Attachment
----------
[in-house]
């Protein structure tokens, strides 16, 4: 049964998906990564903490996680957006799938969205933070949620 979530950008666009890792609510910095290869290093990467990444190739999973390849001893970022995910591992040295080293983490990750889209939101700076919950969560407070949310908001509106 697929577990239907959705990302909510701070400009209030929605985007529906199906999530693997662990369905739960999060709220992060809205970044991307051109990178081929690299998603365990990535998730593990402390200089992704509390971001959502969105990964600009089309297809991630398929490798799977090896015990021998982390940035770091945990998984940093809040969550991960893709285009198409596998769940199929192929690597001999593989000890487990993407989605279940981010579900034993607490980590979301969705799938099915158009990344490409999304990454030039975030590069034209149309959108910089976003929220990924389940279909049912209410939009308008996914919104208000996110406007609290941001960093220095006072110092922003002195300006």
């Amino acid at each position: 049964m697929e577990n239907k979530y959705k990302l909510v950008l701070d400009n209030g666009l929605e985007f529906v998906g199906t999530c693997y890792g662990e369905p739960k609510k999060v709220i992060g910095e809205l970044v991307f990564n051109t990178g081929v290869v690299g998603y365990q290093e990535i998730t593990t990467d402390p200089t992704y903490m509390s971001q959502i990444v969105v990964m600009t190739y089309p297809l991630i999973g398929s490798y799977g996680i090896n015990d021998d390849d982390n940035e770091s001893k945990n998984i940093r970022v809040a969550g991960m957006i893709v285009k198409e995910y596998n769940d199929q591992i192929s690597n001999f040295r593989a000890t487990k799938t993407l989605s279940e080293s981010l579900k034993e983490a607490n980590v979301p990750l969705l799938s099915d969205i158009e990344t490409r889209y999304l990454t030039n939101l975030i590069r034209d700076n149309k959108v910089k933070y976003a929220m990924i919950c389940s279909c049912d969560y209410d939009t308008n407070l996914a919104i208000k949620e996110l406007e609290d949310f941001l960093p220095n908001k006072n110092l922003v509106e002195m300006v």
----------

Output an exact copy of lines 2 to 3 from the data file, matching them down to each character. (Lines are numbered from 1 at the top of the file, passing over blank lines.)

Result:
């Protein structure tokens, strides 16, 4: 049964998906990564903490996680957006799938969205933070949620 979530950008666009890792609510910095290869290093990467990444190739999973390849001893970022995910591992040295080293983490990750889209939101700076919950969560407070949310908001509106 697929577990239907959705990302909510701070400009209030929605985007529906199906999530693997662990369905739960999060709220992060809205970044991307051109990178081929690299998603365990990535998730593990402390200089992704509390971001959502969105990964600009089309297809991630398929490798799977090896015990021998982390940035770091945990998984940093809040969550991960893709285009198409596998769940199929192929690597001999593989000890487990993407989605279940981010579900034993607490980590979301969705799938099915158009990344490409999304990454030039975030590069034209149309959108910089976003929220990924389940279909049912209410939009308008996914919104208000996110406007609290941001960093220095006072110092922003002195300006």
């Amino acid at each position: 049964m697929e577990n239907k979530y959705k990302l909510v950008l701070d400009n209030g666009l929605e985007f529906v998906g199906t999530c693997y890792g662990e369905p739960k609510k999060v709220i992060g910095e809205l970044v991307f990564n051109t990178g081929v290869v690299g998603y365990q290093e990535i998730t593990t990467d402390p200089t992704y903490m509390s971001q959502i990444v969105v990964m600009t190739y089309p297809l991630i999973g398929s490798y799977g996680i090896n015990d021998d390849d982390n940035e770091s001893k945990n998984i940093r970022v809040a969550g991960m957006i893709v285009k198409e995910y596998n769940d199929q591992i192929s690597n001999f040295r593989a000890t487990k799938t993407l989605s279940e080293s981010l579900k034993e983490a607490n980590v979301p990750l969705l799938s099915d969205i158009e990344t490409r889209y999304l990454t030039n939101l975030i590069r034209d700076n149309k959108v910089k933070y976003a929220m990924i919950c389940s279909c049912d969560y209410d939009t308008n407070l996914a919104i208000k949620e996110l406007e609290d949310f941001l960093p220095n908001k006072n110092l922003v509106e002195m300006v």